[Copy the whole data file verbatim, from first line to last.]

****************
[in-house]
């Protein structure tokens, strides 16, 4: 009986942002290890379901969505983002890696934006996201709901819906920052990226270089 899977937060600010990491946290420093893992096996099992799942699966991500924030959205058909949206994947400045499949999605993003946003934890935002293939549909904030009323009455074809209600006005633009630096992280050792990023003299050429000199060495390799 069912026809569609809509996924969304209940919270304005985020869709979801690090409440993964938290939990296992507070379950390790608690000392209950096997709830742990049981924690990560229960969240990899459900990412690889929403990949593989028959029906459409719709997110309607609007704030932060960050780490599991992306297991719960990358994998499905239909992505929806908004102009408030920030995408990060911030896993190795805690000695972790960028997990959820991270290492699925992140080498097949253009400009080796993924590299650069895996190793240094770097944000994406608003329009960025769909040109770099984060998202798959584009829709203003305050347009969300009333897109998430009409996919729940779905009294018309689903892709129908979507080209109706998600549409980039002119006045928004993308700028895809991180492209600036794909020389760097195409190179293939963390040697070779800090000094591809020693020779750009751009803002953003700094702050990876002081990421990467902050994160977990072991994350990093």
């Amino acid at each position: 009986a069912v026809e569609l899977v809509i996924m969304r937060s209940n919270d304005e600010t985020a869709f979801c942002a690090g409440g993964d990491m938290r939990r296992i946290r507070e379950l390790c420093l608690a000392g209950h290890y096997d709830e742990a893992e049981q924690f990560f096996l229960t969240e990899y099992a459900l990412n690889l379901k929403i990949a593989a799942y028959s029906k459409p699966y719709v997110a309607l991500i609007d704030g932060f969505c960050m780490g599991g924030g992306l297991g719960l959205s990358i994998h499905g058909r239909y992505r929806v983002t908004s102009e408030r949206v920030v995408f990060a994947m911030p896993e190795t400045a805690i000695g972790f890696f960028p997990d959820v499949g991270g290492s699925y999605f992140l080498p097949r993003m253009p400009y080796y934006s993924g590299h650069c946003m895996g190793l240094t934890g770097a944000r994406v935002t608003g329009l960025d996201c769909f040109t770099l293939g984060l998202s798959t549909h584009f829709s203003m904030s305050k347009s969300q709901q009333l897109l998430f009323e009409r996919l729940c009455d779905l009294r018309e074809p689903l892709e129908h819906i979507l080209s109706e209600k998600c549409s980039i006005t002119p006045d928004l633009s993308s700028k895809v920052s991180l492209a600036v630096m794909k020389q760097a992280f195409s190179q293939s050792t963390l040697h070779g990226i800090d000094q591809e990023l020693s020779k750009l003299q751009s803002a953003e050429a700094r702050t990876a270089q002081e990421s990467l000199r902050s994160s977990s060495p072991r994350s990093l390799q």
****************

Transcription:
[in-house]
């Protein structure tokens, strides 16, 4: 009986942002290890379901969505983002890696934006996201709901819906920052990226270089 899977937060600010990491946290420093893992096996099992799942699966991500924030959205058909949206994947400045499949999605993003946003934890935002293939549909904030009323009455074809209600006005633009630096992280050792990023003299050429000199060495390799 069912026809569609809509996924969304209940919270304005985020869709979801690090409440993964938290939990296992507070379950390790608690000392209950096997709830742990049981924690990560229960969240990899459900990412690889929403990949593989028959029906459409719709997110309607609007704030932060960050780490599991992306297991719960990358994998499905239909992505929806908004102009408030920030995408990060911030896993190795805690000695972790960028997990959820991270290492699925992140080498097949253009400009080796993924590299650069895996190793240094770097944000994406608003329009960025769909040109770099984060998202798959584009829709203003305050347009969300009333897109998430009409996919729940779905009294018309689903892709129908979507080209109706998600549409980039002119006045928004993308700028895809991180492209600036794909020389760097195409190179293939963390040697070779800090000094591809020693020779750009751009803002953003700094702050990876002081990421990467902050994160977990072991994350990093």
């Amino acid at each position: 009986a069912v026809e569609l899977v809509i996924m969304r937060s209940n919270d304005e600010t985020a869709f979801c942002a690090g409440g993964d990491m938290r939990r296992i946290r507070e379950l390790c420093l608690a000392g209950h290890y096997d709830e742990a893992e049981q924690f990560f096996l229960t969240e990899y099992a459900l990412n690889l379901k929403i990949a593989a799942y028959s029906k459409p699966y719709v997110a309607l991500i609007d704030g932060f969505c960050m780490g599991g924030g992306l297991g719960l959205s990358i994998h499905g058909r239909y992505r929806v983002t908004s102009e408030r949206v920030v995408f990060a994947m911030p896993e190795t400045a805690i000695g972790f890696f960028p997990d959820v499949g991270g290492s699925y999605f992140l080498p097949r993003m253009p400009y080796y934006s993924g590299h650069c946003m895996g190793l240094t934890g770097a944000r994406v935002t608003g329009l960025d996201c769909f040109t770099l293939g984060l998202s798959t549909h584009f829709s203003m904030s305050k347009s969300q709901q009333l897109l998430f009323e009409r996919l729940c009455d779905l009294r018309e074809p689903l892709e129908h819906i979507l080209s109706e209600k998600c549409s980039i006005t002119p006045d928004l633009s993308s700028k895809v920052s991180l492209a600036v630096m794909k020389q760097a992280f195409s190179q293939s050792t963390l040697h070779g990226i800090d000094q591809e990023l020693s020779k750009l003299q751009s803002a953003e050429a700094r702050t990876a270089q002081e990421s990467l000199r902050s994160s977990s060495p072991r994350s990093l390799q």